Why Nurses and Doctors are Pursuing a Health Care MBA

Why Nurses and Doctors are Pursuing a Health Care MBA

As the health care system becomes more complex, doctors and nurses need more than a clinical background to be leaders in the industry. They need to know about the business of health care.

Knowing what drug to prescribe a patient for a specific ailment is necessary, but in addition to treating the ill, hospitals and clinics need to run smoothly and make a profit. If doctors and nurses want to lead change, they need to know about the business of health care as well as everyday operations and the way technology is affecting health care administration. Pursuing a Master’s Degree in Healthcare Management prepares students to meet these challenges.

Improving the Health Care System

Doctors who want to make a difference in how the hospital does what it does need to learn more about business. “To be effective, MDs need to learn how to use Excel, read a balance sheet, make a financial model, synthesize data into understandable presentations, and understand how value is created for customers and enterprises,” Bob Kocher told the Healthcare Blog in an article about ‘Why Your Doctor is Thinking of Getting an MBA’.1 He “wanted to help patients, but began thinking that maybe I could help them more if I made the hospital work better for them.”

Kocher is a hospital consultant perhaps best known for his work on the Affordable Care Act in collaboration with Zeke Emanuel and others. “MD’s benefit a great deal from business training,” he says, and an MBA is an effective approach to get that kind of training.

Moving into Management or Administrative Roles

Throughout much of their schooling, doctors and nurses focus on patient care and the best approach to meet patient needs, but the financial aspects involved in the administration of that patient care and the management of caregivers is often lacking.

If a nurse wants to move into a supervisory role, learning more about the science of business and how to communicate effectively are essential to their success. For many, gaining the skills to effectively manage a group, set expectations, and follow through is one of the most valuable lessons they take away from health care MBA courses. A nurse with an MBA can work in several positions.

  • Director of Nursing ($60,397 – $119,725)
  • Nurse Manager ($51,558 – $94,453)
  • Facilities Coordinator ($32,938 – $62,065)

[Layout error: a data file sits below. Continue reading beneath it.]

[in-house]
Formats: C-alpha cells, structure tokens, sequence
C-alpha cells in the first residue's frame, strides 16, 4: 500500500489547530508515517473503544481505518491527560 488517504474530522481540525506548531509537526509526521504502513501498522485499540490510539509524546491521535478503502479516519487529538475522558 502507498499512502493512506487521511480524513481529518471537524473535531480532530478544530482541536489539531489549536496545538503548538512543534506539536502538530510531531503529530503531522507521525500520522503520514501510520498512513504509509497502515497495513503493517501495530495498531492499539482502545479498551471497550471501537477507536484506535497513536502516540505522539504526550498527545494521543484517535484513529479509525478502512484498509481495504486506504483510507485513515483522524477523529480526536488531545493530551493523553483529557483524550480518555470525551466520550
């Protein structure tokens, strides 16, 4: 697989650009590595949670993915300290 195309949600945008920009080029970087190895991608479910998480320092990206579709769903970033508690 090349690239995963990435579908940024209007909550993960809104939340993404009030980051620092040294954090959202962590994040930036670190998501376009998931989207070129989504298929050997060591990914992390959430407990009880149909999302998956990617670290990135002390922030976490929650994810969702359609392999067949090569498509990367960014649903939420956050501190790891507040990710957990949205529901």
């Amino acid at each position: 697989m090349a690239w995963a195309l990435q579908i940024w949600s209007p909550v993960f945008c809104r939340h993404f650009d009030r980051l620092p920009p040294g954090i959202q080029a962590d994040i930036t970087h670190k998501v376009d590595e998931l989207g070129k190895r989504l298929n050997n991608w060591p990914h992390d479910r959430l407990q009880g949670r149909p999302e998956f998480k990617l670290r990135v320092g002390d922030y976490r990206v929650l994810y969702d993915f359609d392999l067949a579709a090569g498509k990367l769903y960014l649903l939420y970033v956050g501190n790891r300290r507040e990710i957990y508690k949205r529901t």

• HR/Talent Acquisitions ($42,665 – $90,077)
  • Practice Manager ($41,950 – $83,511)
  • Policy Researcher ($39,172 – $79,741)
  • Consultant ($39,149 – $204,25)

Doctors are also well trained on the clinical aspects of healthcare, but often lack understanding of how the business side of healthcare works. Moving into administrative roles in hospitals and other settings can challenge them, but an MBA can help develop the skills necessary to succeed in healthcare management.

Doctors with an MBA can move into leadership roles like:

  • Hospital Administrator ($50,481 – $173,396)
  • Hospital CFO ($67,786 – $217,242)
  • Sourcing Executive ($62,323 – $119,861)
  • Medical Director, Oncology ($100,382 – $295,553)*

For either a doctor or a nurse looking to transition into a more administrative role, the business knowledge gained from an MBA in healthcare management will impact their career significantly.

Leading Change

Change in health care involves more than just triage, diagnosis, and treatment. “now it’s not about getting paid for the antibiotic for your cold,” Dr. Ivan Salgo told the Boston Globe in an article about Doctors Seeking MBAs,2 “but for curing your cold.”

The health care MBA taught Dr. Salgo how to analyze big data, and using that analysis he created a new way to predict cardiac outcomes. “Physicians with business training can help lead the change,” he says.

Curing ailments is not the only way an MBA helps doctors and nurses lead change. Healthcare is a primarily a business, and as the healthcare system undergoes reform, patients have to be treated more like customers who have choices about where they are going to take their business.

Doctors and nurses with an understanding of customer service and business efficiency can lead internal change in practices, decreasing wait times and improving patient experiences.

As physicians age, they are likely to transition into administrative positions, and their understanding of the clinical needs of a hospital or facility are extremely valuable. However, to lead change in administrative policies, they need to speak and understand the language of boardrooms, and an MBA can certainly help them in this area.

Health care professionals who wish to move into leadership roles or management positions should consider an MBA in Health Care Management such as the one offered online by Marylhurst University. Graduates will take away a number of skills that are sure to bring value to the organizations they work for.

*All salary data courtesy http://www.payscale.com/. Salary data may vary greatly by location and the organization a candidate works for. This information is provided only as a general estimate of compensation.

Sources:

1http://thehealthcareblog.com/blog/2015/08/26/why-your-doctor-is-thinking-about-getting-an-mba/
2https://www.bostonglobe.com/business/2013/07/20/doctors-seek-mbas-health-care-gets-more-complex/2y0jRvo269bUpXkcjR7N4M/story.html